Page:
Because you’re mine, we walk the line

I’ve been cloistered in the suburbs of Shanghai these past three days, visiting family and listening to fireworks explode outside the window as we count down to Chinese New Year. Accessing the internet in China is an ordeal in itself; all I’ve had to stare at is my multipage to-do list and stack of journal articles (printed on actual paper). My stress level has been steadily rising as I’ve been pouring through unread e-mails I quickly downloaded before boarding the plane on Wednesday.

Still offline, I sat down to write my goodbyes to Kevin. Then it hit me: Science is a crippling profession without the internet. And even the internet can be a barrage of useless information without the trusted, thoughtful people who give a voice to science.

Kevin Zelnio has been a force of nature in the online scientific realm. He has actual groupies, for goodness sake. Kevin could talk about cool science, or he could talk about the chair he’s currently sitting on. Either way, people take noticeĀ and consistently marvel at his awesomeness. I have no doubt that he’ll gain equal traction in his beer-brewing endeavors, and soon be shipping 6-packs to fans around the globe.

My interactions with Kevin always boil down to two words: energy and enthusiasm. He has an inhuman ability to keep going, whether it be pushing through personal and professional struggles, or keeping the DSNsuite open until 4am on a 4th consecutive night. His enthusiasm towards science has been obvious in his insightful, often heart-wrenching posts. The passionate stories are vitally important: scientific careers are renown for their hardship (and often unfairness), and I believe that exposure is the first step towards change.

Kevin was one of the handful of people who helped usher me into the blogging world. He’s looked after the nuts and bolts of DSN, tweaking the website when we implement new features and helping sustain our communal social media presence. We couldn’t have done it without him, although now we’ll have to try.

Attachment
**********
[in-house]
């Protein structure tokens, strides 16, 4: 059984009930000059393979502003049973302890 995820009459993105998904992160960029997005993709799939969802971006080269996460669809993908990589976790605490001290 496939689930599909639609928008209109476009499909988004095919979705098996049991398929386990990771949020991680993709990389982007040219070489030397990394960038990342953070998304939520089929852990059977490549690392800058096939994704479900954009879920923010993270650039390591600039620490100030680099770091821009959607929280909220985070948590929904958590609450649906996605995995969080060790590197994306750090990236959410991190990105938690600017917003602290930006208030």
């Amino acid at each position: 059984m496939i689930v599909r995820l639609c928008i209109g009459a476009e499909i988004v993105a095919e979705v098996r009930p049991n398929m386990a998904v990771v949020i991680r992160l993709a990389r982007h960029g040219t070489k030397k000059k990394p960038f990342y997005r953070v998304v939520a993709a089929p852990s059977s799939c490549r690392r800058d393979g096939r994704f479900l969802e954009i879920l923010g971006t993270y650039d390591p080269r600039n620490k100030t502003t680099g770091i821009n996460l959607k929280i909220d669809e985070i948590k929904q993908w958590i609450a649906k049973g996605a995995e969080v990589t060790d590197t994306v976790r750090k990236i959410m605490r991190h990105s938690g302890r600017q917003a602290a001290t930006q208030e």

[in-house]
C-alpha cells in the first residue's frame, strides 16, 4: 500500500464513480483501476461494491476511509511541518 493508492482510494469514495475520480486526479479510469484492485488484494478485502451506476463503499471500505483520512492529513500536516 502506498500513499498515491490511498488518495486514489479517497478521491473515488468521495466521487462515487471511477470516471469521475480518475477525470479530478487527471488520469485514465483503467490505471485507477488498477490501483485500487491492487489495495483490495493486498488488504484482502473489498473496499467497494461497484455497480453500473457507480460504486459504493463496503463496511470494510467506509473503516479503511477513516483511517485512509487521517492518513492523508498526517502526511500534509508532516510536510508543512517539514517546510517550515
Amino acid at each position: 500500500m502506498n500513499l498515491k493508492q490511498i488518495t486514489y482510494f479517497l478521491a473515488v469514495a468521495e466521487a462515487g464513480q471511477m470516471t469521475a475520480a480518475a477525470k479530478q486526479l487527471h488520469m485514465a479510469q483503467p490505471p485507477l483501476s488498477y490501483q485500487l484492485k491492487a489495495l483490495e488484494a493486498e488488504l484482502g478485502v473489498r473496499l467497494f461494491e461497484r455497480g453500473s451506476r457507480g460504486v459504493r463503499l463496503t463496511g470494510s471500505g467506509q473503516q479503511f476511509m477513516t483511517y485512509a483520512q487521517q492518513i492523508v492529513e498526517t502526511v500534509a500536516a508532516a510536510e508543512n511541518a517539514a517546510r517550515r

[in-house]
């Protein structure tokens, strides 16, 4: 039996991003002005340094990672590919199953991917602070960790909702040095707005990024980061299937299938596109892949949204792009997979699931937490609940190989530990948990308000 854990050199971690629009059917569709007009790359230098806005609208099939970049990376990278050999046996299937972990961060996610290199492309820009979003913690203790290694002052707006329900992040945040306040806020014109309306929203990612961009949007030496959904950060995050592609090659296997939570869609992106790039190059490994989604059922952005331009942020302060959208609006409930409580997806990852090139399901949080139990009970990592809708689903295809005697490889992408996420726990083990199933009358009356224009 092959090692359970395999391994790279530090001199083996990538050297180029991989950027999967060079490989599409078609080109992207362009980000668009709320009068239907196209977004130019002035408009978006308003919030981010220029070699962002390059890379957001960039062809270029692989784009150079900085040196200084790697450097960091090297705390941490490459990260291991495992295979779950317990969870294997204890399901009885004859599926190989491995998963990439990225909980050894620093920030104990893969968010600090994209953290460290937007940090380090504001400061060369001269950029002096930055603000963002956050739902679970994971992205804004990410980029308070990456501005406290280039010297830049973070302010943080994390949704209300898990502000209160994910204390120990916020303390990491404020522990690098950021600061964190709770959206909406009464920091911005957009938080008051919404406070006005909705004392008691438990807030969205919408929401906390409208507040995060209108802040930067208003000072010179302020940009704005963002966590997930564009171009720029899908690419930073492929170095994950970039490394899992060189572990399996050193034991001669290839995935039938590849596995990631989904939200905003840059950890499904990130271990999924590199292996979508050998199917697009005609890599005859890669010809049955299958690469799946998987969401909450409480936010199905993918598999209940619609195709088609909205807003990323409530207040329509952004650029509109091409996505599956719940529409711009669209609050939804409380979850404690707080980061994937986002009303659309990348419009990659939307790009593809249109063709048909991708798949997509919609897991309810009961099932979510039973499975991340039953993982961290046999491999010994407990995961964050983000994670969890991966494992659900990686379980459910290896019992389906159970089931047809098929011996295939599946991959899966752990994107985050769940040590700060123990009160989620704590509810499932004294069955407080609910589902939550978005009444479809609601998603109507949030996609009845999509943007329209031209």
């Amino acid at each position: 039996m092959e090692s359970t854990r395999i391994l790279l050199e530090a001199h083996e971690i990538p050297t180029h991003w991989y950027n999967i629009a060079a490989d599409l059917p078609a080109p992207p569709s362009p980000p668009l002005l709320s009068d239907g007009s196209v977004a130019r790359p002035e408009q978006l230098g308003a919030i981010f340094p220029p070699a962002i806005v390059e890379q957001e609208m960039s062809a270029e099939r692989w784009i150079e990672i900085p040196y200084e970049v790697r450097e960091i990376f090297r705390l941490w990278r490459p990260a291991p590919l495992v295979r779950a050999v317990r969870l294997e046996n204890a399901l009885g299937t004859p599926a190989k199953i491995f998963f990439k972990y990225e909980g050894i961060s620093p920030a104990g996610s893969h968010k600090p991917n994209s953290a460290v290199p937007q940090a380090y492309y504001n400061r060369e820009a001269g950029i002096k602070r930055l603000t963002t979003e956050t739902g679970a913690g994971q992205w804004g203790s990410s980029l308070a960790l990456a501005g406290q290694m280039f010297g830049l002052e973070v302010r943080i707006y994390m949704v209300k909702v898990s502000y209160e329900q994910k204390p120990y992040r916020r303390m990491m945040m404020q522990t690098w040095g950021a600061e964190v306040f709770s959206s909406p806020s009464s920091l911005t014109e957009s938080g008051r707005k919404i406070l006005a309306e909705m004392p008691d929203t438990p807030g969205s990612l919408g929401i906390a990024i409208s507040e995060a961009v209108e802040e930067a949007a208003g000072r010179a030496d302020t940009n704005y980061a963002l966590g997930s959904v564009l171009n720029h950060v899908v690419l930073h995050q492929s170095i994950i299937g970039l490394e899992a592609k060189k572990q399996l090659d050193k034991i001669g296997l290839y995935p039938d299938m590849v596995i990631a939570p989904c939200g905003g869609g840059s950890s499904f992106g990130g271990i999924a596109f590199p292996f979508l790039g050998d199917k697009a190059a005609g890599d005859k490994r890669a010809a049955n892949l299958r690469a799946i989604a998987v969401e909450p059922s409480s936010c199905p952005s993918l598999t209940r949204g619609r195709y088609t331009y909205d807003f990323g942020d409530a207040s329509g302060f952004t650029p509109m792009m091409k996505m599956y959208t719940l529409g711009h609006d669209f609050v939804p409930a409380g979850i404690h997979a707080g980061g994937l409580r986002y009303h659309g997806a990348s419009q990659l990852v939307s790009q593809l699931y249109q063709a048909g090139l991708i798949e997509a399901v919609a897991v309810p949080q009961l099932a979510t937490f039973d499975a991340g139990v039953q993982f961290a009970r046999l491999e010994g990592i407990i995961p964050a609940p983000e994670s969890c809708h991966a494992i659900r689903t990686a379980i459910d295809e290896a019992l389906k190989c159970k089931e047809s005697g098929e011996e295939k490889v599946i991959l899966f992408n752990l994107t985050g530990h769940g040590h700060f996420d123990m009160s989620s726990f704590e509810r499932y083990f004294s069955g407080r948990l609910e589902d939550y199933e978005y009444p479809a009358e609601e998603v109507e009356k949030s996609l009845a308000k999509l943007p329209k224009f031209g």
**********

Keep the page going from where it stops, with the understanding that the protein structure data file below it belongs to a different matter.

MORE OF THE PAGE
When one journey ends, another begins. For Kevin, the cessation of his science writing duties has ushered in a new life as a brewmaster (probably involving an equal amount of science, with the yeast microbiomes and all). For Deepsea News and science communication on the internet, the start of 2013 has kicked off in a remarkably different landscape from when I started blogging in 2010. More scientists are taking us seriously, fewer of them think we just talk about our lunch. The altmetrics and open access movements have grown immensely in popularity and street cred.

Dreamers are consumed by their own fallacy of never accomplishing their dreams. But the dreamers aren’t necessarily the doers: they’re the planners, the schemers, the ones who feed the fire and help build momentum. They dream far and wide, and set their sights on many things. As Kevin shifts his dreams towards microbrews, he’s letting us Deeplings spread our wings and fly. We’re forever grateful for his dedication and contributions, and will always be inspired to keep moving forward in his honor.

Holly Bik (140 Posts)

I am a computational biologist at the University of California, Davis. My research uses DNA sequencing and genomics to study microbial eukaryotes (yeah, nematodes!) in marine ecosystems, with an emphasis on evolution and biodiversity in the deep-sea. I can neither confirm nor deny that I like Unix more than I like going to sea.





,

Leave a Reply

Your email address will not be published. Required fields are marked *

You may use these HTML tags and attributes: <a href="" title=""> <abbr title=""> <acronym title=""> <b> <blockquote cite=""> <cite> <code> <del datetime=""> <em> <i> <q cite=""> <strike> <strong>